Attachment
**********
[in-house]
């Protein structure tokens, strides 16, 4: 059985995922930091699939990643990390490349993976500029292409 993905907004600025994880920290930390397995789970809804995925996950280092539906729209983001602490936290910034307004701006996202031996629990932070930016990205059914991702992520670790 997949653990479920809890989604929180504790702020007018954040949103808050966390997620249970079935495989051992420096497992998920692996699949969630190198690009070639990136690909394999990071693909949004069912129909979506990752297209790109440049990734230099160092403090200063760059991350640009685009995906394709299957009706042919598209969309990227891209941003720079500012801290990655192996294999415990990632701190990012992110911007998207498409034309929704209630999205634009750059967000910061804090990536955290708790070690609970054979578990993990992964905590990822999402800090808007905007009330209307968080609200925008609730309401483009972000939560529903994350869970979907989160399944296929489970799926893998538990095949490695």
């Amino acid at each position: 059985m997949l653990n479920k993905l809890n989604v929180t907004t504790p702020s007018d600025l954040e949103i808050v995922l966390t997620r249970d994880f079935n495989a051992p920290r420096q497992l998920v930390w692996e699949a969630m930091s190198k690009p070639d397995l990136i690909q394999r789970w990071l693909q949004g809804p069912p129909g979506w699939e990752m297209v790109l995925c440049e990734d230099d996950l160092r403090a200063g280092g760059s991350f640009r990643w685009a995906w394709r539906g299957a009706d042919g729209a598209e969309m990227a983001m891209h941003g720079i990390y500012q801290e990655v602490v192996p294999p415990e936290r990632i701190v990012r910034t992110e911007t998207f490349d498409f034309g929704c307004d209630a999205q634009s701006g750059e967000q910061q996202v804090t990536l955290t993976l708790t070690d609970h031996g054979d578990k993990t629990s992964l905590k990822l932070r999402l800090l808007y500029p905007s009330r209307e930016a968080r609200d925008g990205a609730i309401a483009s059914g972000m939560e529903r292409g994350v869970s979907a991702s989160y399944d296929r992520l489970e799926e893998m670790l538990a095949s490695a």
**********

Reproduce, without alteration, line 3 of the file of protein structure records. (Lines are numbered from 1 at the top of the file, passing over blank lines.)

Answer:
């Amino acid at each position: 059985m997949l653990n479920k993905l809890n989604v929180t907004t504790p702020s007018d600025l954040e949103i808050v995922l966390t997620r249970d994880f079935n495989a051992p920290r420096q497992l998920v930390w692996e699949a969630m930091s190198k690009p070639d397995l990136i690909q394999r789970w990071l693909q949004g809804p069912p129909g979506w699939e990752m297209v790109l995925c440049e990734d230099d996950l160092r403090a200063g280092g760059s991350f640009r990643w685009a995906w394709r539906g299957a009706d042919g729209a598209e969309m990227a983001m891209h941003g720079i990390y500012q801290e990655v602490v192996p294999p415990e936290r990632i701190v990012r910034t992110e911007t998207f490349d498409f034309g929704c307004d209630a999205q634009s701006g750059e967000q910061q996202v804090t990536l955290t993976l708790t070690d609970h031996g054979d578990k993990t629990s992964l905590k990822l932070r999402l800090l808007y500029p905007s009330r209307e930016a968080r609200d925008g990205a609730i309401a483009s059914g972000m939560e529903r292409g994350v869970s979907a991702s989160y399944d296929r992520l489970e799926e893998m670790l538990a095949s490695a």